Colgate-Palmolive has done this with numerous products, with its Optic White Renewal being a particularly successful example.
Finally, Colgate-Palmolive has concentrated its R&D dollars on what it calls “premiumization”, which is moving up-market with its products, as it did with Optic White.
All of this has resulted in what we see below; very strong organic sales growth in recent years.
Source: Investor presentation
Colgate-Palmolive has had one quarter in the past nine where organic sales growth was below zero. Growth has accelerated in recent years, with the coronavirus pandemic only being a temporary setback.
We see this driving much of the company’s growth in the coming years.
Colgate-Palmolive reported third-quarter earnings on October 29th. Net sales increased 6.5%, while organic sales grew 4.5% year-over-year. Adjusted earnings-per-share increased 3% to $0.81 for the quarter.
Gross profit margin declined by 180 basis points to 59.4% as the company sees inflationary pressures causing various costs to rise.
The company maintained a 39.5% global market share in toothpaste and a 31% market share in toothbrushes year-to-date, which shows its competitive advantages.
Competitive Advantages & Recession Performance
Colgate-Palmolive’s competitive advantage is its extensive product catalog, as well as its extremely well-known brands.
This has afforded the company size and scale globally that allows it to bring products to market quickly, and at favorable pricing.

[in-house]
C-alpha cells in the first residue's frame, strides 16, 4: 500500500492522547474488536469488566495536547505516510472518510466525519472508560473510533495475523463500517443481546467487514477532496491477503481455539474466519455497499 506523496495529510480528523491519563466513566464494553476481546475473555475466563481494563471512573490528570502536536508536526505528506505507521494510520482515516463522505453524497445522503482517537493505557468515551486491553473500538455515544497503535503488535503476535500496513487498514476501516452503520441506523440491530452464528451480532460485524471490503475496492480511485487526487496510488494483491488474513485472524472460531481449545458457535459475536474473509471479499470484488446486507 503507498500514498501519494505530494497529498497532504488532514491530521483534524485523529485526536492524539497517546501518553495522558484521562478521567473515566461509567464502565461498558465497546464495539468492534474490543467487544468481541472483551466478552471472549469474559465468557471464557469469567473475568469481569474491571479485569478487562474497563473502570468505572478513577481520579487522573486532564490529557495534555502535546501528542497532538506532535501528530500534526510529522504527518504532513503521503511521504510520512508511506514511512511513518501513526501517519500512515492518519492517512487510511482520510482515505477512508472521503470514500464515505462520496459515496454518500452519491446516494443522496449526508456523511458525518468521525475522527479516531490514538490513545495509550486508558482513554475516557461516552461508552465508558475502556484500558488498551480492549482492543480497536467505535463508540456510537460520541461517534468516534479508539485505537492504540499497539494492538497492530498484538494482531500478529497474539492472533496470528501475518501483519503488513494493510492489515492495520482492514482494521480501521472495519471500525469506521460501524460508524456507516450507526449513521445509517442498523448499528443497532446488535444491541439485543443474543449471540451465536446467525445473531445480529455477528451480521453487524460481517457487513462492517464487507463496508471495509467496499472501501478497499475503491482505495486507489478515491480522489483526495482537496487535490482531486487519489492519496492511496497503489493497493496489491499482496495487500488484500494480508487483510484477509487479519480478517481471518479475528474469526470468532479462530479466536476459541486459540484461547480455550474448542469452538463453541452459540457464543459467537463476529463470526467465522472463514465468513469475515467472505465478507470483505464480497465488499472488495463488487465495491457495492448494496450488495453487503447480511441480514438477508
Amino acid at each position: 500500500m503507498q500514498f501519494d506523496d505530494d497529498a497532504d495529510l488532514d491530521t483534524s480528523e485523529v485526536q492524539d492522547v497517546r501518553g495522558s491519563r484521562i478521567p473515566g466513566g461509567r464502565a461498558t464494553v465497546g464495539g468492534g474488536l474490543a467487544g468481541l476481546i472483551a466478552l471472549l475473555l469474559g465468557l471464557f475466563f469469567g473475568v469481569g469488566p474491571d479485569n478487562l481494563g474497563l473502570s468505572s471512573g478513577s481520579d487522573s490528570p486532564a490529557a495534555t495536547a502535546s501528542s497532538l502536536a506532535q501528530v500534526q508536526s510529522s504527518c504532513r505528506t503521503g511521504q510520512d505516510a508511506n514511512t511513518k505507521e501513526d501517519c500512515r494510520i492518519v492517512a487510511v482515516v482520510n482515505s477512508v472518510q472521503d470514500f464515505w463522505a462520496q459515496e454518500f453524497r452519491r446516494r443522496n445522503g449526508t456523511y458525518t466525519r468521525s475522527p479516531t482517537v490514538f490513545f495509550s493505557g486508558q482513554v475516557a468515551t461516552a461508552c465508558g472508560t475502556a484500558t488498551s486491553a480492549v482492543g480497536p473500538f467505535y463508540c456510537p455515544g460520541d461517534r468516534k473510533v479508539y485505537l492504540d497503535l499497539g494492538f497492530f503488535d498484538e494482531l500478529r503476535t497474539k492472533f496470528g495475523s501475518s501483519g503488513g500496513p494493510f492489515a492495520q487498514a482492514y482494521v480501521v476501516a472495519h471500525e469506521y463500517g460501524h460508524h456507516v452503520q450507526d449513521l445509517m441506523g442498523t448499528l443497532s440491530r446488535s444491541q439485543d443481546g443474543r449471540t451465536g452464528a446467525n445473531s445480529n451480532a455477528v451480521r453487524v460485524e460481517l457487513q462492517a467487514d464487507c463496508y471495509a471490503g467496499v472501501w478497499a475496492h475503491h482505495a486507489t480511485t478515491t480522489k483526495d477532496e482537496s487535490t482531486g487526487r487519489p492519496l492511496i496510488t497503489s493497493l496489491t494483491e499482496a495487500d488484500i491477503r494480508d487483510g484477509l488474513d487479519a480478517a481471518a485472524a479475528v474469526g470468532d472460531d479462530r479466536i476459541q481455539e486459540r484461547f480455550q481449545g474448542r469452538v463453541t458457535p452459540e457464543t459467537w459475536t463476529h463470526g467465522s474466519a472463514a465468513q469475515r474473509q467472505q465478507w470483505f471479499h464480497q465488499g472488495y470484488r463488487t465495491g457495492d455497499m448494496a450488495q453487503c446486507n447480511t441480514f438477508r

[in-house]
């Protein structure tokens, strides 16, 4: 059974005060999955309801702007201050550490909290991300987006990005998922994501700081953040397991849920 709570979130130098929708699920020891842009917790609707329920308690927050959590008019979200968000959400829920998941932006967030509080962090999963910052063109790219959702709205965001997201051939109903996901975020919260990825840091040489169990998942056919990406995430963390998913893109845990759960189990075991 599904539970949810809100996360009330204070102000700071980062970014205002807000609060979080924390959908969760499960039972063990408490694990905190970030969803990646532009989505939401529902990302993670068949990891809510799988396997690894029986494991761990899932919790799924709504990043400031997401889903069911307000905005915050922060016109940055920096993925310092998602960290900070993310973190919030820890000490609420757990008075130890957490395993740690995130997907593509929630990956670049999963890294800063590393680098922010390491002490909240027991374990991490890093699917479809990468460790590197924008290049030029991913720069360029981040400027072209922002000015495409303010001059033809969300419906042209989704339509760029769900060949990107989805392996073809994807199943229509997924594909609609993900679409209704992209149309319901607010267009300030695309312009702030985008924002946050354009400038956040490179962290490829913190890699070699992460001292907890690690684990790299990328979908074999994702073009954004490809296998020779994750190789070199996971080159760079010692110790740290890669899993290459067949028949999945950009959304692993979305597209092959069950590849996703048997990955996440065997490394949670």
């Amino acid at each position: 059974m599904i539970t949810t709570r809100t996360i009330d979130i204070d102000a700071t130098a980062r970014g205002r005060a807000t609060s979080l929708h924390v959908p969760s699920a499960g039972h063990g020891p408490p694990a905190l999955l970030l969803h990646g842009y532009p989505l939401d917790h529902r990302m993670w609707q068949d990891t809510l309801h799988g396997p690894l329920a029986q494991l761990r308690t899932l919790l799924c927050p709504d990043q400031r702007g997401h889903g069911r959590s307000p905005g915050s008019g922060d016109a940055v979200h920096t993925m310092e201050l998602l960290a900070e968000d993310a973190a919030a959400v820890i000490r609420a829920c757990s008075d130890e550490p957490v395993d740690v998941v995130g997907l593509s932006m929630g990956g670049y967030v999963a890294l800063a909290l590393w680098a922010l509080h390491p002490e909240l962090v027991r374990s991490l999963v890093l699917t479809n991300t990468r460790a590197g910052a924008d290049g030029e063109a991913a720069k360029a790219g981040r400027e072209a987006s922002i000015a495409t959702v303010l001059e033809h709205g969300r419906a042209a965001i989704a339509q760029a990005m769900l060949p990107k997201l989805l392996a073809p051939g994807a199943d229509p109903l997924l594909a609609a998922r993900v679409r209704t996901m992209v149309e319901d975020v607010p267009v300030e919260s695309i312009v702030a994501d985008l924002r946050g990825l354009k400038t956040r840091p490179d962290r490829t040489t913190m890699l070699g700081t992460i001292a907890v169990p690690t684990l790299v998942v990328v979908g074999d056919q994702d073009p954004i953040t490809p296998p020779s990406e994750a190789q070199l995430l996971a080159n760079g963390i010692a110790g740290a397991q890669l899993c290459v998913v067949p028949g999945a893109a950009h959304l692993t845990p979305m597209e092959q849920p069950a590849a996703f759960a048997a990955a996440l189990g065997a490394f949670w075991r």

Colgate-Palmolive’s recession record is extraordinary, having posted strong earnings gains during the Great Recession:
- 2007 earnings-per-share of $1.69
- 2008 earnings-per-share of $1.83 (8.3% increase)
- 2009 earnings-per-share of $2.19 (19.7% increase)
- 2010 earnings-per-share of $2.16 (-1.4% decline)
While earnings dipped very slightly in 2010, it is clear Colgate-Palmolive performs quite well during times of economic duress.
Colgate-Palmolive has managed to build a portfolio that not only holds up to recessions, but thrives during such periods.
Valuation & Expected Returns
We expect 5% earnings-per-share growth in the coming years, and the dividend yield is 2.3% right now. This means earnings growth and dividends could provide returns above 7% per year.
However, shares trade today at 24 times this year’s expected earnings, which is above our fair value estimate of 23 times earnings. We therefore expect a -0.8% annual headwind to total returns in the next five years.
With this somewhat offsetting expected earnings growth and the dividend yield, total returns are expected to be just 6.5% for the next five years.
The dividend is just 55% of earnings for this year, and we expect the payout ratio to remain around 60% for the foreseeable future.
Therefore, we expect the dividend to rise at about the same rate as earnings, meaning Colgate-Palmolive should continue to be a solid dividend growth stock.
Colgate-Palmolive has a very impressive history of growing its portfolio over time, and with its recent focus on innovation, it has renewed its growth.
We expect the company to continue growing in the coming years, and we see many years of dividend increases coming as well.
However, the stock appears overvalued, which limits its total return potential. We currently rate Colgate-Palmolive as a hold. The stock would once again be a buy, if and when it trades below fair value.